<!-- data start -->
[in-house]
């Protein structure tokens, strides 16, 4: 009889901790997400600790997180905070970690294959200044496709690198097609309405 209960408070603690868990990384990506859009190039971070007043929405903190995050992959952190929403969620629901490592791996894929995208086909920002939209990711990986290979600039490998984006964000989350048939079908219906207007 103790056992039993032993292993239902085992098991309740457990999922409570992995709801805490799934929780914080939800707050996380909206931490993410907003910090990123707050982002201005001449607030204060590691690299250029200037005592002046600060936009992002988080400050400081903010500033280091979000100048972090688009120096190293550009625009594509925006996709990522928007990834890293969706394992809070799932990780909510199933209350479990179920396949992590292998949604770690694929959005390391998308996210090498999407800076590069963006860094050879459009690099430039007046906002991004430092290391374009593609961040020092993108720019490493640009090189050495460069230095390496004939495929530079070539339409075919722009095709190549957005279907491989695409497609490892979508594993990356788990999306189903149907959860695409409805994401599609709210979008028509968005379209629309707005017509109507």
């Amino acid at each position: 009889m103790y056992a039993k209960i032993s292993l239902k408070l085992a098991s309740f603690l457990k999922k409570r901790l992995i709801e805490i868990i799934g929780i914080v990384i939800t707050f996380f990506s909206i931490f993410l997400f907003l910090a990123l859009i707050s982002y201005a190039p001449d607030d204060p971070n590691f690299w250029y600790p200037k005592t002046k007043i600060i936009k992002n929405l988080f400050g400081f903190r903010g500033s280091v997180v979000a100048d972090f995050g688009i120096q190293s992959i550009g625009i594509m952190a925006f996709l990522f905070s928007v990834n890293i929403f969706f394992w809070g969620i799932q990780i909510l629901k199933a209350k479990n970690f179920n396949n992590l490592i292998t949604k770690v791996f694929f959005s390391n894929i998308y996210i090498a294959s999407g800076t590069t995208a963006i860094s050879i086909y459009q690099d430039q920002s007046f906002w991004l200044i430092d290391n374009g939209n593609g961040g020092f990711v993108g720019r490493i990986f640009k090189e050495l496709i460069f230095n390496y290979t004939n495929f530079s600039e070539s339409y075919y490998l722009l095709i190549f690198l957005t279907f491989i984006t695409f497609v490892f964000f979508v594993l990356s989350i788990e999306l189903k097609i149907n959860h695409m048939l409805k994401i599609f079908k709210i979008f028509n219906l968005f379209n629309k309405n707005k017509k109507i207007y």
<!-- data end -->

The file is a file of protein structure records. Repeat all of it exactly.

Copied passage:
[in-house]
């Protein structure tokens, strides 16, 4: 009889901790997400600790997180905070970690294959200044496709690198097609309405 209960408070603690868990990384990506859009190039971070007043929405903190995050992959952190929403969620629901490592791996894929995208086909920002939209990711990986290979600039490998984006964000989350048939079908219906207007 103790056992039993032993292993239902085992098991309740457990999922409570992995709801805490799934929780914080939800707050996380909206931490993410907003910090990123707050982002201005001449607030204060590691690299250029200037005592002046600060936009992002988080400050400081903010500033280091979000100048972090688009120096190293550009625009594509925006996709990522928007990834890293969706394992809070799932990780909510199933209350479990179920396949992590292998949604770690694929959005390391998308996210090498999407800076590069963006860094050879459009690099430039007046906002991004430092290391374009593609961040020092993108720019490493640009090189050495460069230095390496004939495929530079070539339409075919722009095709190549957005279907491989695409497609490892979508594993990356788990999306189903149907959860695409409805994401599609709210979008028509968005379209629309707005017509109507």
């Amino acid at each position: 009889m103790y056992a039993k209960i032993s292993l239902k408070l085992a098991s309740f603690l457990k999922k409570r901790l992995i709801e805490i868990i799934g929780i914080v990384i939800t707050f996380f990506s909206i931490f993410l997400f907003l910090a990123l859009i707050s982002y201005a190039p001449d607030d204060p971070n590691f690299w250029y600790p200037k005592t002046k007043i600060i936009k992002n929405l988080f400050g400081f903190r903010g500033s280091v997180v979000a100048d972090f995050g688009i120096q190293s992959i550009g625009i594509m952190a925006f996709l990522f905070s928007v990834n890293i929403f969706f394992w809070g969620i799932q990780i909510l629901k199933a209350k479990n970690f179920n396949n992590l490592i292998t949604k770690v791996f694929f959005s390391n894929i998308y996210i090498a294959s999407g800076t590069t995208a963006i860094s050879i086909y459009q690099d430039q920002s007046f906002w991004l200044i430092d290391n374009g939209n593609g961040g020092f990711v993108g720019r490493i990986f640009k090189e050495l496709i460069f230095n390496y290979t004939n495929f530079s600039e070539s339409y075919y490998l722009l095709i190549f690198l957005t279907f491989i984006t695409f497609v490892f964000f979508v594993l990356s989350i788990e999306l189903k097609i149907n959860h695409m048939l409805k994401i599609f079908k709210i979008f028509n219906l968005f379209n629309k309405n707005k017509k109507i207007y």